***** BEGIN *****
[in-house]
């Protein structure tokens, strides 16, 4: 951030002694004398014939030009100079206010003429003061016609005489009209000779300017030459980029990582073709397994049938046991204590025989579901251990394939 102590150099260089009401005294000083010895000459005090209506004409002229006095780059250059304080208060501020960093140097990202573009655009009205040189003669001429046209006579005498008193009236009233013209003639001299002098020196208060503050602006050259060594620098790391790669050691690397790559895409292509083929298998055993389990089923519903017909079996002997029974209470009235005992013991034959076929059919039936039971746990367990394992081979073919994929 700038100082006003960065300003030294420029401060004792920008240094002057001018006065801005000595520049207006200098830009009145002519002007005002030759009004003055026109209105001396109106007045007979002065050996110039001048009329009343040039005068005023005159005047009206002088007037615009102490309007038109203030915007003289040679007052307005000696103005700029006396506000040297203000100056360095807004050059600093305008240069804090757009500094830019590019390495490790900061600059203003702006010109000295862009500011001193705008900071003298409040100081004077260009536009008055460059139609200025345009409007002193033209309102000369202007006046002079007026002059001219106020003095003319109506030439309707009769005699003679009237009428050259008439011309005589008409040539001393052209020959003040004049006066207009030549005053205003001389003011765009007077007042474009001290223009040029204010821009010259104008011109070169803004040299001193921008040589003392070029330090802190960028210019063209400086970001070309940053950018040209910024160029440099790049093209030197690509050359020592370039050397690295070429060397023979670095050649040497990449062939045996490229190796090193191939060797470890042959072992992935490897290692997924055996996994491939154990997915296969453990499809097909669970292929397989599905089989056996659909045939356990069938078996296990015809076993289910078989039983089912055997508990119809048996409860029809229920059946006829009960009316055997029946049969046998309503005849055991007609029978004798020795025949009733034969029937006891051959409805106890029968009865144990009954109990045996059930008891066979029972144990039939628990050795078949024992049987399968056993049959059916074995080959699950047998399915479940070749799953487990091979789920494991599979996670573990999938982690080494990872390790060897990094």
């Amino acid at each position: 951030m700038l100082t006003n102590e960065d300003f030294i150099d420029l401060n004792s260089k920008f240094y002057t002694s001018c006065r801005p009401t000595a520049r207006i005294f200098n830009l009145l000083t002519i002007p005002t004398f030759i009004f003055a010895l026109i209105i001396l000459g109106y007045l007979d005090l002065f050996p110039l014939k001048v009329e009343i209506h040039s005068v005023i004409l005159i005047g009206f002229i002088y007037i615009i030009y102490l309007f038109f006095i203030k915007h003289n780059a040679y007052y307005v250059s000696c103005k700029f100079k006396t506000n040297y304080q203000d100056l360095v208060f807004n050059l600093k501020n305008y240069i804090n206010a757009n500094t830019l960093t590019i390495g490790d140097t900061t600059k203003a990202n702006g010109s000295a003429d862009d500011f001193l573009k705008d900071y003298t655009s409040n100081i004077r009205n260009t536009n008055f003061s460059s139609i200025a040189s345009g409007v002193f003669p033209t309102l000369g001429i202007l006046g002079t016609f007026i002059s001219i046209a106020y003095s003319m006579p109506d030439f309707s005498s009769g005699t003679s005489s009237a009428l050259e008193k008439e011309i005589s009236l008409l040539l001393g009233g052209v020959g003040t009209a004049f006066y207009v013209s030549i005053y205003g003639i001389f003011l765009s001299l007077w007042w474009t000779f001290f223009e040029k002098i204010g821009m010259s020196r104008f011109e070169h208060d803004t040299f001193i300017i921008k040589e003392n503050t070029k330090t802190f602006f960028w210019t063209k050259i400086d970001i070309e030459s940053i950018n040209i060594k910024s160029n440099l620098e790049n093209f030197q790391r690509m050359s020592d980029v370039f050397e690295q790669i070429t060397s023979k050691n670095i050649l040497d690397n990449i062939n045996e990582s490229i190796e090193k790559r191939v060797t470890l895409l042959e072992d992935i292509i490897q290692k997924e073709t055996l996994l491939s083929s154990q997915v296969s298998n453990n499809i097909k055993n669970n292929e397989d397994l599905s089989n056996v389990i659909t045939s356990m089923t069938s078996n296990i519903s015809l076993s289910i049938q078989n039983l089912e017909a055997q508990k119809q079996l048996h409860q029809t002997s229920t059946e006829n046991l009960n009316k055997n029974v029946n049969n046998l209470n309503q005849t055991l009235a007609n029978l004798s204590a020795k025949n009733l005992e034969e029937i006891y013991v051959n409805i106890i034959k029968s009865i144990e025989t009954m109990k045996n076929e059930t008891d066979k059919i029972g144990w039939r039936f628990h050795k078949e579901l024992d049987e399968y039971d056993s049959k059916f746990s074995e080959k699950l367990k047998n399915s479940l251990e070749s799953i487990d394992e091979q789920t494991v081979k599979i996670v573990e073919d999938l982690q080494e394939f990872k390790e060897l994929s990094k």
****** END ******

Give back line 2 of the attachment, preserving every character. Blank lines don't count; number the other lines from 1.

């Protein structure tokens, strides 16, 4: 951030002694004398014939030009100079206010003429003061016609005489009209000779300017030459980029990582073709397994049938046991204590025989579901251990394939 102590150099260089009401005294000083010895000459005090209506004409002229006095780059250059304080208060501020960093140097990202573009655009009205040189003669001429046209006579005498008193009236009233013209003639001299002098020196208060503050602006050259060594620098790391790669050691690397790559895409292509083929298998055993389990089923519903017909079996002997029974209470009235005992013991034959076929059919039936039971746990367990394992081979073919994929 700038100082006003960065300003030294420029401060004792920008240094002057001018006065801005000595520049207006200098830009009145002519002007005002030759009004003055026109209105001396109106007045007979002065050996110039001048009329009343040039005068005023005159005047009206002088007037615009102490309007038109203030915007003289040679007052307005000696103005700029006396506000040297203000100056360095807004050059600093305008240069804090757009500094830019590019390495490790900061600059203003702006010109000295862009500011001193705008900071003298409040100081004077260009536009008055460059139609200025345009409007002193033209309102000369202007006046002079007026002059001219106020003095003319109506030439309707009769005699003679009237009428050259008439011309005589008409040539001393052209020959003040004049006066207009030549005053205003001389003011765009007077007042474009001290223009040029204010821009010259104008011109070169803004040299001193921008040589003392070029330090802190960028210019063209400086970001070309940053950018040209910024160029440099790049093209030197690509050359020592370039050397690295070429060397023979670095050649040497990449062939045996490229190796090193191939060797470890042959072992992935490897290692997924055996996994491939154990997915296969453990499809097909669970292929397989599905089989056996659909045939356990069938078996296990015809076993289910078989039983089912055997508990119809048996409860029809229920059946006829009960009316055997029946049969046998309503005849055991007609029978004798020795025949009733034969029937006891051959409805106890029968009865144990009954109990045996059930008891066979029972144990039939628990050795078949024992049987399968056993049959059916074995080959699950047998399915479940070749799953487990091979789920494991599979996670573990999938982690080494990872390790060897990094």